Substrate: the common and the doxa of property
This is a written version of a presentation from the 7th May 2014, my contribution to the Substrate Symposium (part 3) held at Chelsea College of Arts, it was written to be published in Bright Light
I haven't had time to write a paper for the Substrate workshop, sorry. Anyway, I sensed they're more an informal sharing of ideas than an academic performance. So, I made notes and I'll speak for as long as the media file that's playing lasts [a media file is playing from my laptop and displaying on a plasma screen]. The file is ten minutes and thirty six seconds long.
I came to some of the other Substrate workshops and to be honest I was a bit annoyed. Frustrated even. People seemed to confuse materials, canvas weights and paper textures, with substrates. ‘Substrate’ - I looked it up on Wikipedia - is described as an underlying layer, something profound. Something foundational. Like resources. Like oil, minerals, or justice, even freedom itself. Maybe water? I began to think of energy, sunlight, as a substrate and everything else as its solidified, liquidised or material form.
And as always, I began to worry about who has access to these substrates, these foundational resources. How a commons-like access, by which I mean there are few, if any, rights of exclusion, are contested and even destroyed by the idea of substrates as a property. Like oil. Like fossil fuels. Properties produced by legal codes and force, creating owners, ownership rights, and rights of exclusion. Rights to exploit.
So what are the substrates in cultural fields? Creativity?
No. Because all creative acts are born into property, into copyright. Any instance of a thing you bring into the world, sufficiently different from anything else before it, is defined as a property, it belongs to you and is legally yours. Currently, yours for the rest of your natural life, plus seventy years. Copyright law evolved to enable literary authors to financially profit from their creativity after the advent of cheap reproduction, cheap printing in the early eighteenth century. The Statute of Anne of 1709, [hmm.......was it 1709?] of Queen Anne, was intended to stop other printers printing an author’s text and selling it. Copyright granted rights of restriction from unauthorised reproduction for fourteen years, then the published work would return to the commons, where anyone could copy, add, modify and re-publish it. There was a balance struck between financially rewarding the author and enriching the common substrate of creative resources.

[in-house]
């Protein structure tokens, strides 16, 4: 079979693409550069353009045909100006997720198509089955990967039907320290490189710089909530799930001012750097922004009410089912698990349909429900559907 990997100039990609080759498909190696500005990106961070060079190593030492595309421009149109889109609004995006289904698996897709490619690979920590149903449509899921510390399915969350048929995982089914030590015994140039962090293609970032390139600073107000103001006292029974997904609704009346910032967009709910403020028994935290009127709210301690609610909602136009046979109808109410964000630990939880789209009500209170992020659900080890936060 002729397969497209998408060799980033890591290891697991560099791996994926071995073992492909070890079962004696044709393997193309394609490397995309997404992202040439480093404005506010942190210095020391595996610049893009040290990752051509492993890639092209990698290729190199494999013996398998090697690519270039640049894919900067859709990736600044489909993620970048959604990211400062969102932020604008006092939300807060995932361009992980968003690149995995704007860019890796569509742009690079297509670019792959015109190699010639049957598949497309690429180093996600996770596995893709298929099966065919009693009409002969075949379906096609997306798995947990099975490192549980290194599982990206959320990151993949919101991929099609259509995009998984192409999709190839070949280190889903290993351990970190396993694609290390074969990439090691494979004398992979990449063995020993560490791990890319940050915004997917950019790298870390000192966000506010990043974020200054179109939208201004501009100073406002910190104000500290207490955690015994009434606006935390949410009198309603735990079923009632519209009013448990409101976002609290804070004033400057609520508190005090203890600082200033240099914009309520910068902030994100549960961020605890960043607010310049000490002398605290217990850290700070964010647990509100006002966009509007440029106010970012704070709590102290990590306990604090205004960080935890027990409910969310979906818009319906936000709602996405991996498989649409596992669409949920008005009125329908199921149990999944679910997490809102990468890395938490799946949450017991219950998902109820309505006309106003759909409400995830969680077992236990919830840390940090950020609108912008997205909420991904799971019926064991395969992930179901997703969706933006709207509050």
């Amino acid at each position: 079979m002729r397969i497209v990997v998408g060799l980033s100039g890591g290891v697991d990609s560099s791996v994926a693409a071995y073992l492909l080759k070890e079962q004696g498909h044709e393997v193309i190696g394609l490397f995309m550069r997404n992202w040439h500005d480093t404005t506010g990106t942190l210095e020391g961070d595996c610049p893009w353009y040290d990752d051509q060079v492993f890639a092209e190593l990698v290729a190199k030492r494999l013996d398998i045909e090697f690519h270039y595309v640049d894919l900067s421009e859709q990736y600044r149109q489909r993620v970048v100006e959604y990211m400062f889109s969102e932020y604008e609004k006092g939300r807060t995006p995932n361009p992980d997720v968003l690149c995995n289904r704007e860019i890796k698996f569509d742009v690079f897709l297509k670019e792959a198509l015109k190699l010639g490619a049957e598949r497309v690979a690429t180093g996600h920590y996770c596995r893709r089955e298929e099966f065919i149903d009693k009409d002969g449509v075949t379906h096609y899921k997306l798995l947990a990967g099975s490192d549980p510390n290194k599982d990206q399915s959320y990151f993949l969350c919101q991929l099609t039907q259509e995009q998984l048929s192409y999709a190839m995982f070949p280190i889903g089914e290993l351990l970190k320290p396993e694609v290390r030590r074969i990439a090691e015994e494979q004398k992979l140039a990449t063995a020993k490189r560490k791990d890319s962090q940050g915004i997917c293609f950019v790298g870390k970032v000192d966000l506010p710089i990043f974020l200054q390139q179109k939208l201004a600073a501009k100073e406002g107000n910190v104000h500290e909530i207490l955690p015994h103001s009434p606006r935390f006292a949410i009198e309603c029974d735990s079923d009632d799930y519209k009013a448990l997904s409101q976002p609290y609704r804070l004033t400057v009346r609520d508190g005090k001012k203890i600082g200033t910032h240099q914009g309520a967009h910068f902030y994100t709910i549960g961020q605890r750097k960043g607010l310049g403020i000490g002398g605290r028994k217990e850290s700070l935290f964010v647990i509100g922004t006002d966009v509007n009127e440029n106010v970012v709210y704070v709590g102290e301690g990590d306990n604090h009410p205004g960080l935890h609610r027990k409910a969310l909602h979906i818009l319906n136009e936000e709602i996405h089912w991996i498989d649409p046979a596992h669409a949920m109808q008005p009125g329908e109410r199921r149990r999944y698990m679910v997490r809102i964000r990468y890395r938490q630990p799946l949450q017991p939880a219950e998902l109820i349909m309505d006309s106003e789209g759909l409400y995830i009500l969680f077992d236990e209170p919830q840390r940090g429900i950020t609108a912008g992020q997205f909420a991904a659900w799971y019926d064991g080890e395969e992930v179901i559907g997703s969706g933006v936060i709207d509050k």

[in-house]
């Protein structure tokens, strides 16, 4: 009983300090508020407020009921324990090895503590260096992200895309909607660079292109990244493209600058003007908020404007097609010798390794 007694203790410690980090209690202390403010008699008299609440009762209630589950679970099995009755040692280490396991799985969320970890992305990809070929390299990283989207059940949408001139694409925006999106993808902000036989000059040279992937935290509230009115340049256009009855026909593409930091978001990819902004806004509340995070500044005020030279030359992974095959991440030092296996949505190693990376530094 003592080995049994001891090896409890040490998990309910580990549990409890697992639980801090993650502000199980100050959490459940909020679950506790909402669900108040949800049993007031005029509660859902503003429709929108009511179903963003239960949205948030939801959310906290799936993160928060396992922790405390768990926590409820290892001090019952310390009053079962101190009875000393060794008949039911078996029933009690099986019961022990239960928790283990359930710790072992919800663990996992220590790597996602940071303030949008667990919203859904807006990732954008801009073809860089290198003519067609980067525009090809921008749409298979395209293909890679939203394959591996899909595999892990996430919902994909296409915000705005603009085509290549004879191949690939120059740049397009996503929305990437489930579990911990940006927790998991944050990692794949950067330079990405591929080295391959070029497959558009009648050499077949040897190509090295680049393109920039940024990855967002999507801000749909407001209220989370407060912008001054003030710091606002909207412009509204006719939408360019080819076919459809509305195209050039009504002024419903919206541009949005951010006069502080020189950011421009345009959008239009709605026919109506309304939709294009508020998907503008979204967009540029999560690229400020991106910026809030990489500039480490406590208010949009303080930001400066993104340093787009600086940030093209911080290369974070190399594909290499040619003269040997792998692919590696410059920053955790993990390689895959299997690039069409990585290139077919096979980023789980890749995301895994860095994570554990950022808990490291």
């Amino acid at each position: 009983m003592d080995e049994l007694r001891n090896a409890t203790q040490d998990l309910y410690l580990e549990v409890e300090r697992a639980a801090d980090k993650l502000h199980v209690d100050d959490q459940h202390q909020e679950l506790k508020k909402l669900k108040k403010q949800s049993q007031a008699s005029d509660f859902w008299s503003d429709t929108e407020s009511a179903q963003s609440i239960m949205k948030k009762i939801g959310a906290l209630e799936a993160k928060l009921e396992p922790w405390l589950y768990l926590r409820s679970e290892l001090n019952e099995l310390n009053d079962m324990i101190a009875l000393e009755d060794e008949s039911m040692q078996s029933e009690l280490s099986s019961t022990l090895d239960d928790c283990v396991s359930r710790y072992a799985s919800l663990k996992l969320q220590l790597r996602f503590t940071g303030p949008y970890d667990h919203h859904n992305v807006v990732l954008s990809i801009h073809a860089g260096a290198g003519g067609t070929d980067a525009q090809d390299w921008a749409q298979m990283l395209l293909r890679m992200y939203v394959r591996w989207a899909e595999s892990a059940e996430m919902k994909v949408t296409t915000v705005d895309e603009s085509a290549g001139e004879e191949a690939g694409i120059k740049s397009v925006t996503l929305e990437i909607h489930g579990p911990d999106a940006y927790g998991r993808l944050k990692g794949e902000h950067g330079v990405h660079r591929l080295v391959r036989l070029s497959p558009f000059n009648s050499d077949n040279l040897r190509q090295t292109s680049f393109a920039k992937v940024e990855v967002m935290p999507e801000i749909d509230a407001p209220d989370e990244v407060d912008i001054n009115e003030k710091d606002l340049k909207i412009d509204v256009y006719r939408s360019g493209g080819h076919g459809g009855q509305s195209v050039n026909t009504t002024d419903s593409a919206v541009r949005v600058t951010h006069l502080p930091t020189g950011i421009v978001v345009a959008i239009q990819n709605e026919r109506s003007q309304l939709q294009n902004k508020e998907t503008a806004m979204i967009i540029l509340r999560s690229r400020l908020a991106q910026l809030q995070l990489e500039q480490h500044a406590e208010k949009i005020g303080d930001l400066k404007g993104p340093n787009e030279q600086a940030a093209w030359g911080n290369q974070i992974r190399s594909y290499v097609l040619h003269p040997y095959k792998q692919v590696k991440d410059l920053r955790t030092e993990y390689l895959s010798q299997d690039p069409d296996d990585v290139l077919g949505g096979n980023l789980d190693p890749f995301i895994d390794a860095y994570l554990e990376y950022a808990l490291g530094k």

Copyright produces the ideological figure of the author, as a singular, bounded subject, as the source of the creative instance. It emphasises individual contribution and obscures the common. It’s no surprise to me that authorial and authority have the same root, linked by the power and the legal right to exert that power, to exclude. Largely unchanged for more than 200 years, copyright was extended in 1928 to 30 years, then quickly extended to the natural life of the apparent author, then the life of the author plus 30, then 50 years, and in 1997 extended to the life of the author plus 70 years. I'm sure lobbyists from the 'creative industries' are seeking extensions as I speak. And let’s be clear, it’s not authors or artists that are being rewarded here, but vast content and rights management industries.